Lawyer Turned Gallery Owner Celebrates Contemporary Australian Art



   

Allison Bellinger cheerfully admits she knew nothing about running an art gallery when she opened her exhibition space in the centre of Inverell in rural northern NSW. The town is better known for agriculture and gemstones than a passing parade of potential art investors. But the former Sydney lawyer trusted her instincts and long interest in art and aesthetics and, in 2016, launched AK Bellinger Gallery with a sell-out show of works by contemporary Australian artist and three times Archibald Prize finalist Vanessa Stockard.

“I’d bought some of her paintings,” Allison explains.  “Through the years, we’d become friends and she generously offered to give me my first show. There was real local interest in what I was doing, and opening night was wall-to-wall with people. Vanessa and her husband came up for the night and they were treated like celebrities as they walked around town. People in Inverell have embraced the opportunity to see artists of this quality and now I have a small, but growing, local clientele and the gallery has also become a destination for people to bring their visitors.”

Allison and her husband, Brad, live north of Inverell on Trevanna, where they run sheep and cattle and grow fodder crops with their children, Olivia, who is 13, and Jack, aged nine. Brad, who grew up at Cressy in Tasmania, and Allison, who was born at Warren in central NSW but came to Sydney for boarding school and university, met when Allison was living in a share house with four Tasmanians. By that stage, Brad, who studied agriculture at Marcus Oldham College in Geelong, had bought a farm on the Victorian side of the Murray at Yarrawonga. “I was instantly attracted by his authenticity,” Allison recalls. “He’s very smart and when we started looking for a farm in NSW, he extensively researched the prospects in terms of climate safety. He bought in 2001 and we moved up here with two bags in the back of a ute shortly after we were married in 2002.”

It was worlds away from the corporate life Allison had been immersed in while in Sydney. She had also worked in London and lived for some time in Germany. “But life was an adventure and we worked hard and before we had children we were quite social,” Allison recalls. “We were always busy.”

The property came with a lovely old cottage, but eventually, Brad and Allison conceded they were no match for the brown snakes that kept finding their way indoors, so they decided to build a new homestead. This meant they decamped to the nearby shearing shed for almost nine months while the house was being built. “We took a stove down there and built a crude kitchen,” Allison recalls. “We had a shower and a toilet, but we washed up in a bucket, had a lot of barbecues and used a lot of paper plates. It was stinking hot in summer, but winter was even more challenging. It certainly made me appreciate the new house when we could finally move in.”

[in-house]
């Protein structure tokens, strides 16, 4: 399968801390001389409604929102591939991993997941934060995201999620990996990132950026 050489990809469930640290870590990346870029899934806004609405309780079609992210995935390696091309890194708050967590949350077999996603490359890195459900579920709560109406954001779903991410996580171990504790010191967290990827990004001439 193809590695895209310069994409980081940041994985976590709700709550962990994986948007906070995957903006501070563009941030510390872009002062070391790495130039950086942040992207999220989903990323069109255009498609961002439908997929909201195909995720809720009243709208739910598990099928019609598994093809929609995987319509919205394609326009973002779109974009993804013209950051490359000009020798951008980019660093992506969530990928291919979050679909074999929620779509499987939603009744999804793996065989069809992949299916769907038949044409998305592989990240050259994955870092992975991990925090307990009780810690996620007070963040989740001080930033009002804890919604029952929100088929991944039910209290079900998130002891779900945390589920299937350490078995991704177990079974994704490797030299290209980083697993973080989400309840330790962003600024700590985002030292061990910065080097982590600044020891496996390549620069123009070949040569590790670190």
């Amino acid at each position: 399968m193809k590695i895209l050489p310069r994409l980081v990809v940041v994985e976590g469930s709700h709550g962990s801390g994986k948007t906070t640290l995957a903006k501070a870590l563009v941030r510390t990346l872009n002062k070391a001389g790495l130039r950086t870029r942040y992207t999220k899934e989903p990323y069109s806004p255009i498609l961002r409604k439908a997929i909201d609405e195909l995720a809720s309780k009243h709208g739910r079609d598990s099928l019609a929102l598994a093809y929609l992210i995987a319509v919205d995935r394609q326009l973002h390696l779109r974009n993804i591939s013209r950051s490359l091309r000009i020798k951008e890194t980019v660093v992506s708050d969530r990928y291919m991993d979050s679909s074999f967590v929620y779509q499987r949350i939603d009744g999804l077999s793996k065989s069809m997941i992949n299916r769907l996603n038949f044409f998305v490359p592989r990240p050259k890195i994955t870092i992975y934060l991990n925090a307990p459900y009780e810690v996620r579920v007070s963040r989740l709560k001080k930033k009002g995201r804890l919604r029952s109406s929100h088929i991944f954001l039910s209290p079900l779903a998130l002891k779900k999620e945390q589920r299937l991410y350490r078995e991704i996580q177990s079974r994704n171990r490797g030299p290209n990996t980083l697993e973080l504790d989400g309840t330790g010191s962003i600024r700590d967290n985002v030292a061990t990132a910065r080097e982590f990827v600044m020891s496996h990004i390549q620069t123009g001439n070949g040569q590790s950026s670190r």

The family took some time away from the farm following years of drought and after the birth of Jack, who has some health issues and needs regular medical checkups. “We leased the farm and lived in town for a while,” Allison explains. “We love the farm but we needed to draw breath. Jack is doing OK health-wise, though he has to be constantly monitored. He’s a big character and loves farm life, so we take each day as it comes.”

It was when she was in Sydney for one of those doctor’s appointments that Allison credits as the germination of her plans for a gallery. “I visited a gallery run by of one of my old housemates, Megan Dicks,” she recalls. “I just fell in love with a painting by Louise Hearman but, at the time, there was no way I could afford it. Then, lo and behold, my grandmother died and left me some money. So I rang Megan and bought the painting. Later that year, Louise won the Archibald Prize, so it turns out I bought on instinct, but had made what turned out to be a very good choice.”

Allison says there are three main reasons people buy art and, while none of them is wrong, she is always interested to learn what motivates her clients. “Some see art purely as an investment,” she adds. “Others are buying for the aesthetic. The other reason is emotional. You buy because a work speaks to you. If I am being truthful, that’s probably the reason I choose a piece and why I’m drawn to particular artists.”

She describes her business values as old-school. “Trust is important,” Allison says. “It’s like shopping at David Jones. The clients should always know they’re going to get a quality product. I’m really interested in taking them on a journey of education and introducing them to more contemporary works. They might start out buying pretty florals, but I like to encourage people to think beyond the obvious.”

 

These days, Allison maintains a stable of about 25 artists that reads like a Who’s Who of contemporary Australian art and includes Nicholas Osmond, Vanessa Stockard, Nick Dridan, Sam Field, Anna Placidi and Kiata Mason. While she may be based in what most would call a remote location, she counts herself lucky that she lives in an age where she can sell to the world via the gallery website and Instagram. “I have clients in Russia, South Africa, England, America and Japan,” she says. “Even COVID-19 didn’t stop the interest as I think people had more time on their hands for browsing and buying online. I now realise that law provided the means for me to arrive at this situation. It gave me the confidence to take a new direction and advocate for my artists. It really is true that you don’t know what’s around the corner, but I feel very fortunate to have arrived at where I am right now.” AC

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